However, other than Tel Aviv growing and maturing into the gem of the Middle East, little has fundamentally changed all these years. Our very young democracy is no longer young, and despite its supposed commitment to democratic values, it appears that most Israelis, (especially our current politicians) have little idea what true democracy really is. Over the past four decades we have had a right-wing and left-wing who share one thing in common — a fundamental misunderstanding of our predicament. The left-wing often believes “if only we were in power, we would …”. To the left, it is our fault we have failed to reach peace. The left-wing’s specific criticism is often correct. Certainly some of our largely right-wing governments over these 40 years have done a number of things that have not been helpful.
Ultimately however, up until now, (when push comes to shove) the Palestinians have never publicly been willing to make the substantive concessions that might bring about peace. However, our right-wing seems totally clueless to the effects that the longest occupation in recent history has had on our country and our relations with the rest of the world. The right-wing is outraged when the EU attempts to label products made in the West Bank (ignoring the fact that under international law we can keep troops in the West Bank until such time as we reach a peace agreement, though allowing settlers to sell and operating factories are illegal). When asked, the right-wing never has no answer the question of how our country is going to remain both democratic and Jewish, if keep control of the territories.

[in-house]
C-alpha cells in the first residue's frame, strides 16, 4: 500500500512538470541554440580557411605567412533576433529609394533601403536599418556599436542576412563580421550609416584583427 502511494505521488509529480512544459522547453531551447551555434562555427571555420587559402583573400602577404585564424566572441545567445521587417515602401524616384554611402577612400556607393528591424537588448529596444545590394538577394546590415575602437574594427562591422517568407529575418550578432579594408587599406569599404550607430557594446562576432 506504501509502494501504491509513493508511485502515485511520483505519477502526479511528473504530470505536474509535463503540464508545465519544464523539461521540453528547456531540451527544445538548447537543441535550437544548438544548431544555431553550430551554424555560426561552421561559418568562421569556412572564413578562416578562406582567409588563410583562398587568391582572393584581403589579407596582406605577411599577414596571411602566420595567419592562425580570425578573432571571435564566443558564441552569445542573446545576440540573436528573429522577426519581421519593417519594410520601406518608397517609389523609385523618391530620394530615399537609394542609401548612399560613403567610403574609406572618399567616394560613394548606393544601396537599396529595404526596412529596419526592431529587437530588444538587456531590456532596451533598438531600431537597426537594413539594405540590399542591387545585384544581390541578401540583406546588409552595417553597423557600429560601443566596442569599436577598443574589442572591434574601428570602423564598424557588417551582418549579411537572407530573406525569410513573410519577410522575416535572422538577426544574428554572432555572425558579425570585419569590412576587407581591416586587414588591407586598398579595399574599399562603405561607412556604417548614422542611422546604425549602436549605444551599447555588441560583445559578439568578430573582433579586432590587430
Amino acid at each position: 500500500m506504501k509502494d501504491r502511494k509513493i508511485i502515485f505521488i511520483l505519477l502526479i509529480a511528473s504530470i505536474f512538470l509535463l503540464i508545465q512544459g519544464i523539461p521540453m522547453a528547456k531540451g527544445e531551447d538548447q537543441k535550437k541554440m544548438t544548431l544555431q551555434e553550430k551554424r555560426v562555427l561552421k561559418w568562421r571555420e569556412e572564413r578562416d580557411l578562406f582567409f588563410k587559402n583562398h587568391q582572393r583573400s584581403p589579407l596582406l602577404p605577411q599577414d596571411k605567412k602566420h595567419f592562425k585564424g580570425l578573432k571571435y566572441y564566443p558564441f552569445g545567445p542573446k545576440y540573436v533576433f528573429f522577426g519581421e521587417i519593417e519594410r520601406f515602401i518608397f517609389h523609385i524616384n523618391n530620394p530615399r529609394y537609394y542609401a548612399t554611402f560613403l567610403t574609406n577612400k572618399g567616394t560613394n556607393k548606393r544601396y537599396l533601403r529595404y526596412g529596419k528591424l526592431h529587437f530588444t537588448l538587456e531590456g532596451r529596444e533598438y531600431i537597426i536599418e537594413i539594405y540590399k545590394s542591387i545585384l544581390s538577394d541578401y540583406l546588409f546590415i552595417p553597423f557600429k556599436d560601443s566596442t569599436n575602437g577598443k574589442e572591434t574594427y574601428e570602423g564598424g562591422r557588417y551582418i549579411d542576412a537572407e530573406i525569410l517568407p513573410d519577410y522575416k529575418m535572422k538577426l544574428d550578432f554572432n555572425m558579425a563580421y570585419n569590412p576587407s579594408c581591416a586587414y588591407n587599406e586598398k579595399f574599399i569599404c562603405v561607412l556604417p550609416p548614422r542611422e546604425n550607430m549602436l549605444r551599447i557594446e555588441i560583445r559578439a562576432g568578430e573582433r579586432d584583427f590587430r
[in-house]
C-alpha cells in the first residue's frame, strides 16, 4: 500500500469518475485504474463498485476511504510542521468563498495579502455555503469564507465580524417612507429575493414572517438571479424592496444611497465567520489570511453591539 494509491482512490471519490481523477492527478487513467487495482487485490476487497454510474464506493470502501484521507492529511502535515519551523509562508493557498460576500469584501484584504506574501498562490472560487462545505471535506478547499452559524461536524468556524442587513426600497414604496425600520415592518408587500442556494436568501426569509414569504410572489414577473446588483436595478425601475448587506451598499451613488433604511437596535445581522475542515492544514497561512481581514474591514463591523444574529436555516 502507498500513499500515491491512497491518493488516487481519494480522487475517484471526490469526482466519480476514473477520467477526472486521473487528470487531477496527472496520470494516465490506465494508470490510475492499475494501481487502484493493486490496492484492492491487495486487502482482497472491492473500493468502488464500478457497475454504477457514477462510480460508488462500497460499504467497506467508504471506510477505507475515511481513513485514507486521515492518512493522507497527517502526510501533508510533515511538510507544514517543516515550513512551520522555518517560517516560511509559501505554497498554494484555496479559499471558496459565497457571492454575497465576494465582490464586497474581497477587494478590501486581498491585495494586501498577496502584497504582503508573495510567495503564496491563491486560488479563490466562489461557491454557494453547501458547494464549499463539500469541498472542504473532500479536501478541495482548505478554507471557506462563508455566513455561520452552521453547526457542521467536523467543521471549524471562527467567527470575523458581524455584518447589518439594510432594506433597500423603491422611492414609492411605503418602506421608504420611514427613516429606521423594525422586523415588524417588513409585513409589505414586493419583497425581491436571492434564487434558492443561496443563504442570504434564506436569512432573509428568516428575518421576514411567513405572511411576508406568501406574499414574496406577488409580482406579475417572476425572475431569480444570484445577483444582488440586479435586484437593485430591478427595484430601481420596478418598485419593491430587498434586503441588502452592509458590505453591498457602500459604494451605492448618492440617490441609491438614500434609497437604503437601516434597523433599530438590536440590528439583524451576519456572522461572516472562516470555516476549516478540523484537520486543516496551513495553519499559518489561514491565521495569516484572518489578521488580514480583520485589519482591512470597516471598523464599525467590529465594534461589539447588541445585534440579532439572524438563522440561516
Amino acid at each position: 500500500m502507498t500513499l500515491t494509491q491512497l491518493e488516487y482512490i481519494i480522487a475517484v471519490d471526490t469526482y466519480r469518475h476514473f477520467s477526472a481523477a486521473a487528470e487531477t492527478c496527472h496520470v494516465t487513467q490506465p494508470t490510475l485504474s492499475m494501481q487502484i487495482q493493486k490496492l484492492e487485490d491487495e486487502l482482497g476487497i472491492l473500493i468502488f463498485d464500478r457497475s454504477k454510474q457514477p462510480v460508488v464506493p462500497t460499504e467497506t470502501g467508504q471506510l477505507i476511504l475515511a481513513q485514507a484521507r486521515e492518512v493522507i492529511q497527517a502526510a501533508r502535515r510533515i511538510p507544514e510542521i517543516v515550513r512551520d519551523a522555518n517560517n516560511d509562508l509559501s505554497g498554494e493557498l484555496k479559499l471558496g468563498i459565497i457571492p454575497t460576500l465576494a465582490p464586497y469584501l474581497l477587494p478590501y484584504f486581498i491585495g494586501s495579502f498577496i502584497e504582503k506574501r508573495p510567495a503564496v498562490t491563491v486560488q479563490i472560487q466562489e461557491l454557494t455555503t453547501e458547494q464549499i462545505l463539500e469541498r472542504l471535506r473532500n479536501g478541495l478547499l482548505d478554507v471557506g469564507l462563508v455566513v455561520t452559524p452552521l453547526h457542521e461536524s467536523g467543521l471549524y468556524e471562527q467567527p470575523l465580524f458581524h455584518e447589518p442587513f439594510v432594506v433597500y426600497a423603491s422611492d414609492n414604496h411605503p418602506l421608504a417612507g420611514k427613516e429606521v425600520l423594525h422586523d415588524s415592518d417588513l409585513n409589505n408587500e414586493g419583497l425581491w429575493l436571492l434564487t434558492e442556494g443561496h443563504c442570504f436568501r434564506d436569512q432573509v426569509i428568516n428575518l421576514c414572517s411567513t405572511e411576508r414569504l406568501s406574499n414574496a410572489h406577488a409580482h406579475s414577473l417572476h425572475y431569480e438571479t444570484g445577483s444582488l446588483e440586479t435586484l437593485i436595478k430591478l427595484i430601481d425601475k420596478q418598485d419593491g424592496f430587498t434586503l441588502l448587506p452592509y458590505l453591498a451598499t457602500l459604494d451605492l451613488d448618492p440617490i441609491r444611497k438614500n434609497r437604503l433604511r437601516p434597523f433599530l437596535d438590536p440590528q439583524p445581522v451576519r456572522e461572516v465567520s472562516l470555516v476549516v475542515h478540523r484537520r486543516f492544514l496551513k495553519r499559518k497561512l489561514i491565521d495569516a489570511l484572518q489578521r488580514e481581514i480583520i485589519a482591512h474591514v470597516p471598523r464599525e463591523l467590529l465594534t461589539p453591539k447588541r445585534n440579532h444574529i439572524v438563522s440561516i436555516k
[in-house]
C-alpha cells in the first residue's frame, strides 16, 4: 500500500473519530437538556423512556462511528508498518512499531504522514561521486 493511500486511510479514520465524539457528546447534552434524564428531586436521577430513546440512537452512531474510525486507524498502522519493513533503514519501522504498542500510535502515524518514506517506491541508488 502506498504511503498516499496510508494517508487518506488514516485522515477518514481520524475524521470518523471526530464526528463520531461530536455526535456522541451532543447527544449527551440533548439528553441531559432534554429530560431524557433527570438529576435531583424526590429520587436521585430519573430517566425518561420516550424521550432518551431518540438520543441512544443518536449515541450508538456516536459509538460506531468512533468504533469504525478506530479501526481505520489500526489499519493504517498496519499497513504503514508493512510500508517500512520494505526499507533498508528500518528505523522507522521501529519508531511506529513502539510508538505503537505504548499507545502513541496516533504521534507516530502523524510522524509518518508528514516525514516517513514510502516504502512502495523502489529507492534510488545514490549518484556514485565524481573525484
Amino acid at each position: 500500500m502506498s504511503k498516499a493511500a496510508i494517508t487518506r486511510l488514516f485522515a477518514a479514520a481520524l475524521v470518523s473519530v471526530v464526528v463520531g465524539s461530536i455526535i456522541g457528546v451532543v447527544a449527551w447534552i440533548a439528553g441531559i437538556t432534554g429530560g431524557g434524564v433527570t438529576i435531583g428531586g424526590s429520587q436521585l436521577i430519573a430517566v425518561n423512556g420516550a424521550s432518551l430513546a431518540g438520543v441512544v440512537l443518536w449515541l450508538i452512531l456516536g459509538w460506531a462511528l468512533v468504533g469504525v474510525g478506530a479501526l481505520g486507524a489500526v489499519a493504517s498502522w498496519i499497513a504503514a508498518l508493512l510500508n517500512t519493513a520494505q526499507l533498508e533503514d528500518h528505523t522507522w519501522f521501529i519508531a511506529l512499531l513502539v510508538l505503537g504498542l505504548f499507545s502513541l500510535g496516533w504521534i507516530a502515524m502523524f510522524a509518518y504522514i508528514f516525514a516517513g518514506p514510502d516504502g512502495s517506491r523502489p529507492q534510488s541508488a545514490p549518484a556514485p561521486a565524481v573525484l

Forty years — to the day — after picking up a gun to defend the state for the first time and twenty years after seeing a fellow Jew use his gun to shatter what might have been a different future here, I am not the optimist I once was. I love living in the beautiful “bubble we call Tel Aviv”. While I still consider myself a Zionist, it’s profoundly challenging to be an optimist. Two of my three children currently live here and I truly do not know what I wish for their futures. I wish I could believe my grandchildren would not have to serve in the army if they continue living here. I wish I could be confident Israel will still be a thriving democracy when it comes time for my oldest grandchild to be drafted (he is currently 6 weeks old).
I wish I would be able to say (if by some miracle I live to be 100 — in 40 years) that the second 40 years after my draft had been so much better for the State of Israel. It is my deepest wish for all of these things to be true, but I completely unsure that any of these things are even possible. Unless a new generations of leaders comes forth and replaces the current failed leadership; unless a new generation of mentors comes forth to replace our misguided educators, unless something fundamentally changes, with utter sadness, I believe our past looks brighter than our future.